External Affairs Minister (EAM) S Jaishankar discussed the long-term impact of former Prime Minister Jawaharlal Nehru’s handling of the Kashmir situation on Indian diplomacy on Friday (June 30). Jaishankar emphasised the importance of mutual belief in order to have a successful relationship when discussing India’s current relations with China. He went on to discuss India’s diplomatic ties with various countries, emphasising the importance of maintaining balanced relationships while avoiding exclusivity.
Speaking at the Indian Council for Cultural Relations in Kolkata, S Jaishankar cited a quote from Dr Shyama Prasad Mukherjee, a prominent Indian political leader, who expressed concerns about Jawaharlal Nehru’s handling of the Kashmir issue in 1953.
According to Jaishankar, Mukherjee conveyed to Prime Minister Nehru that India’s Kashmir policy had not improved India’s international standing or garnered widespread international sympathy and support. Instead, it had increased domestic and international complications.
“Even in 1953, Dr. Shyama Prasad Mukherjee told Prime Minister Nehru, ‘No one today could claim that your handling of the Kashmir problem has enhanced our international prestige or has won us widespread international sympathy and support.’ Your policy, on the other hand, has added to the complications both at home and abroad,” he was quoted as saying by PTI.
Talking about India’s diplomatic ties with other countries, Jaishankar said: “…it’s not in our interest to be tied down to exclusive relationships…because we have a tradition of strong ties with Russia, that should not become a burden or an impediment to an equally strong relationship with the United States…I don’t see our relationships as a zero-sum game,” he was quoted as saying by news agency ANI.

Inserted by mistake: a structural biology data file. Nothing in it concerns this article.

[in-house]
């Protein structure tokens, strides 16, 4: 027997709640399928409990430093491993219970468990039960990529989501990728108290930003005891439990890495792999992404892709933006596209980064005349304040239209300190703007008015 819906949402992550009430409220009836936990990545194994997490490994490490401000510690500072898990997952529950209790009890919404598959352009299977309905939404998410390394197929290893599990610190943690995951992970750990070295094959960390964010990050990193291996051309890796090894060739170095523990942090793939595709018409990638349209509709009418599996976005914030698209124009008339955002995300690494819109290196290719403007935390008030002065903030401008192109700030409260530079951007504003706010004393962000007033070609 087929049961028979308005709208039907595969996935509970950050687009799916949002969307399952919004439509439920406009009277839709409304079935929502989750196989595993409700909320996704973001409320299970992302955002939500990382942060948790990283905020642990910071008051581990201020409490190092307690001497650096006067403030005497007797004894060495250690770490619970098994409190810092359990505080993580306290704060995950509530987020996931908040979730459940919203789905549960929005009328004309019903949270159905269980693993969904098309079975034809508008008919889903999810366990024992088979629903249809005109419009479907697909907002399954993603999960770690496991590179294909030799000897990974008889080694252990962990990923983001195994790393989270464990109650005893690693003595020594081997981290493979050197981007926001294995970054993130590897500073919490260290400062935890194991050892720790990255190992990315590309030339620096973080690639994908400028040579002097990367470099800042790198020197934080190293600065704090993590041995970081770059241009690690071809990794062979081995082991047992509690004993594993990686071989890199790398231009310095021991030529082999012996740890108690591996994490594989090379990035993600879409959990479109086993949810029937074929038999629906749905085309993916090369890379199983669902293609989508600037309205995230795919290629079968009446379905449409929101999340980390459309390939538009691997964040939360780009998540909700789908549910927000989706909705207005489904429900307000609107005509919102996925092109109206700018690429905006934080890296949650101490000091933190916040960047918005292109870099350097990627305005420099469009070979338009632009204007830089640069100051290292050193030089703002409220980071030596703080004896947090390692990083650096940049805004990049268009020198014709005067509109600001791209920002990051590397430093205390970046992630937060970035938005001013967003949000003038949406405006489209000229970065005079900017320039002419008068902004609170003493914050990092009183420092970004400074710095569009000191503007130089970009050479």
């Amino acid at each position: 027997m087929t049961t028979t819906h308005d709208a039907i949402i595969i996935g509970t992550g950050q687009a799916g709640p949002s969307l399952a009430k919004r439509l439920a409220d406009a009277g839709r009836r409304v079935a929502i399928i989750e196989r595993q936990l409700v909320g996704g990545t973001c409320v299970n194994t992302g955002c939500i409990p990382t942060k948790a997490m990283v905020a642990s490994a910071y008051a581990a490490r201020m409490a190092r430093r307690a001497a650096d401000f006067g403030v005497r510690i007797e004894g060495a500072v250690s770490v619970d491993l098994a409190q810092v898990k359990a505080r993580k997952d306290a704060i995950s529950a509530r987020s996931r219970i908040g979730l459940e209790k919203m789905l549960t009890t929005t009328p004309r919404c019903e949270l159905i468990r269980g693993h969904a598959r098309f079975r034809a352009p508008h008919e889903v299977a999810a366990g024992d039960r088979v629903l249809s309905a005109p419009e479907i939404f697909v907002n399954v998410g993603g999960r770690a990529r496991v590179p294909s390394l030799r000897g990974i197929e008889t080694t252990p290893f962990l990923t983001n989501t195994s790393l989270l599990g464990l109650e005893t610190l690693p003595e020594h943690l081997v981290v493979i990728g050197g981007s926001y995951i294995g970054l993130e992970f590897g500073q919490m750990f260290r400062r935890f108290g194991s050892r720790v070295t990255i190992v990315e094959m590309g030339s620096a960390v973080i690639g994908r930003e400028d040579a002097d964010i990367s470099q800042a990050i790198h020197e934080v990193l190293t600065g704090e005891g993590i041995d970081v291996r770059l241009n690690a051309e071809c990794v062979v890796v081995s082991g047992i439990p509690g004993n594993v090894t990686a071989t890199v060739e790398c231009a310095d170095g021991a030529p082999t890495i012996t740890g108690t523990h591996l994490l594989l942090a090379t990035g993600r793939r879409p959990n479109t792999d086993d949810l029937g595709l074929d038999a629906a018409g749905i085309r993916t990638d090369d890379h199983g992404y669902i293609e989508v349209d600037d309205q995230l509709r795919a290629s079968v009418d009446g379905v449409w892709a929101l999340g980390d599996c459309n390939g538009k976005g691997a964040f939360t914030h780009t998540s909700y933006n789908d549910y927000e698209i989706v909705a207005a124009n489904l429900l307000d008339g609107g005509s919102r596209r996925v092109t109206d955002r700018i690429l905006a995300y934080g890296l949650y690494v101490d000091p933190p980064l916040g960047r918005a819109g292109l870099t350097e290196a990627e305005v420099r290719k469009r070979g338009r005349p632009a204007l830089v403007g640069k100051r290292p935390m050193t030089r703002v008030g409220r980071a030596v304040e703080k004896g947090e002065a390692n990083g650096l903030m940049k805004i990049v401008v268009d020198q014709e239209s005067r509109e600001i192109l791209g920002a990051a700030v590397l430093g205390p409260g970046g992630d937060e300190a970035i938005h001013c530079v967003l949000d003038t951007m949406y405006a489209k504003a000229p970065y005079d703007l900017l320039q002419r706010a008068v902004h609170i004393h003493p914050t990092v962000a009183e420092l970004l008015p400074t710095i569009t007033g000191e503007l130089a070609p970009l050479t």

Jaishankar’s comments come just days after he praised India-Russia relations, calling them “steady despite turbulences.” The minister on Tuesday said: “We have made our own assessment of the significance of this over the years. It is a mistake to limit relations with Russia to just defence. Our economic relations with Russia are improving”.
The minister also underscored India’s credibility as the global south’s voice and its role as a strong democratic power, emphasising the importance of technology in strengthening ties with the developed world.
“Today, we are credible as the voice of the global south. We are also seen as a very strong democratic power. As a result, our technological relevance is critical for the developed world,” Jaishankar added.
India is now Europe’s largest supplier of refined fuels, as well as a record buyer of Russian crude oil. Europe’s reliance on Indian crude oil products has grown since Russia’s oil embargo.
Prime Minister Narendra Modi recently returned from a three-day State visit to the United States, where he held bilateral talks with US President Joe Biden. The visit of the Prime Minister had a significant impact on technological cooperation.